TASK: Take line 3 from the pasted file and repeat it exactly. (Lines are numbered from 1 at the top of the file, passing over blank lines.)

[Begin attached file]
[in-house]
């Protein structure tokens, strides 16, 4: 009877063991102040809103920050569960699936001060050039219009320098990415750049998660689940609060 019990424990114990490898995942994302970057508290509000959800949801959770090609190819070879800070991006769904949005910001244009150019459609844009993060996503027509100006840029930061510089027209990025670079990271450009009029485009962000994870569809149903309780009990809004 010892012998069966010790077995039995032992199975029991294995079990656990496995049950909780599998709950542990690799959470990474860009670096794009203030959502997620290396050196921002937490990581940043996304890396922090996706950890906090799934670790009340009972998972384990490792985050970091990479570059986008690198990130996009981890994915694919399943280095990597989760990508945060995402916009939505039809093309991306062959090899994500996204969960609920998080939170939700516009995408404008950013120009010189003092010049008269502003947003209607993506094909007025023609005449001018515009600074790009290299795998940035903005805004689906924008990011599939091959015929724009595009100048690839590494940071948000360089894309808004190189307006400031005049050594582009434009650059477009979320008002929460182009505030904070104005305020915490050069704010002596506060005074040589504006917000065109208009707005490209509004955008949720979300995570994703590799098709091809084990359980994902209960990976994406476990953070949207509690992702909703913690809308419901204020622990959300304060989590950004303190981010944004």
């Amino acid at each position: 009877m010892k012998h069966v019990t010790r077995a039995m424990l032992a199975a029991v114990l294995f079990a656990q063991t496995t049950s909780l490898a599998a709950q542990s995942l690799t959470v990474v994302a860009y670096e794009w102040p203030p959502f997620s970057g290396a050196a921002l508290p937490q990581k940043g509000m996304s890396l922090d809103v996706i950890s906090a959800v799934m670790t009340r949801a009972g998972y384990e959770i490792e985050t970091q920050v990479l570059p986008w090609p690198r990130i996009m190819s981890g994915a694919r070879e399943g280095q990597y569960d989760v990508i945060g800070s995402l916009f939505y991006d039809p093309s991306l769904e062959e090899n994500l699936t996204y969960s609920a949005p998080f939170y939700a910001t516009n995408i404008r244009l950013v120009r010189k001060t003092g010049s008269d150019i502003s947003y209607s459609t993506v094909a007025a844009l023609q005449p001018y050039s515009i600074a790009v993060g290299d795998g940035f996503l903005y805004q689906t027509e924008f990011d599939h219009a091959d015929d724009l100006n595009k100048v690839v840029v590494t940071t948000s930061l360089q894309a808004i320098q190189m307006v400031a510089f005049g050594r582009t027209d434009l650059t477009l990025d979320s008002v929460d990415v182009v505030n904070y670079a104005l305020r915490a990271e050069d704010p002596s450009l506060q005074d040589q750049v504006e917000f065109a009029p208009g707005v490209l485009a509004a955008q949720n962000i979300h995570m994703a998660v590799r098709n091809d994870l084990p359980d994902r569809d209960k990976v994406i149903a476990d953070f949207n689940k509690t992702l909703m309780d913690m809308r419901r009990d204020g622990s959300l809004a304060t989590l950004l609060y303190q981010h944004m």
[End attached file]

């Amino acid at each position: 009877m010892k012998h069966v019990t010790r077995a039995m424990l032992a199975a029991v114990l294995f079990a656990q063991t496995t049950s909780l490898a599998a709950q542990s995942l690799t959470v990474v994302a860009y670096e794009w102040p203030p959502f997620s970057g290396a050196a921002l508290p937490q990581k940043g509000m996304s890396l922090d809103v996706i950890s906090a959800v799934m670790t009340r949801a009972g998972y384990e959770i490792e985050t970091q920050v990479l570059p986008w090609p690198r990130i996009m190819s981890g994915a694919r070879e399943g280095q990597y569960d989760v990508i945060g800070s995402l916009f939505y991006d039809p093309s991306l769904e062959e090899n994500l699936t996204y969960s609920a949005p998080f939170y939700a910001t516009n995408i404008r244009l950013v120009r010189k001060t003092g010049s008269d150019i502003s947003y209607s459609t993506v094909a007025a844009l023609q005449p001018y050039s515009i600074a790009v993060g290299d795998g940035f996503l903005y805004q689906t027509e924008f990011d599939h219009a091959d015929d724009l100006n595009k100048v690839v840029v590494t940071t948000s930061l360089q894309a808004i320098q190189m307006v400031a510089f005049g050594r582009t027209d434009l650059t477009l990025d979320s008002v929460d990415v182009v505030n904070y670079a104005l305020r915490a990271e050069d704010p002596s450009l506060q005074d040589q750049v504006e917000f065109a009029p208009g707005v490209l485009a509004a955008q949720n962000i979300h995570m994703a998660v590799r098709n091809d994870l084990p359980d994902r569809d209960k990976v994406i149903a476990d953070f949207n689940k509690t992702l909703m309780d913690m809308r419901r009990d204020g622990s959300l809004a304060t989590l950004l609060y303190q981010h944004m």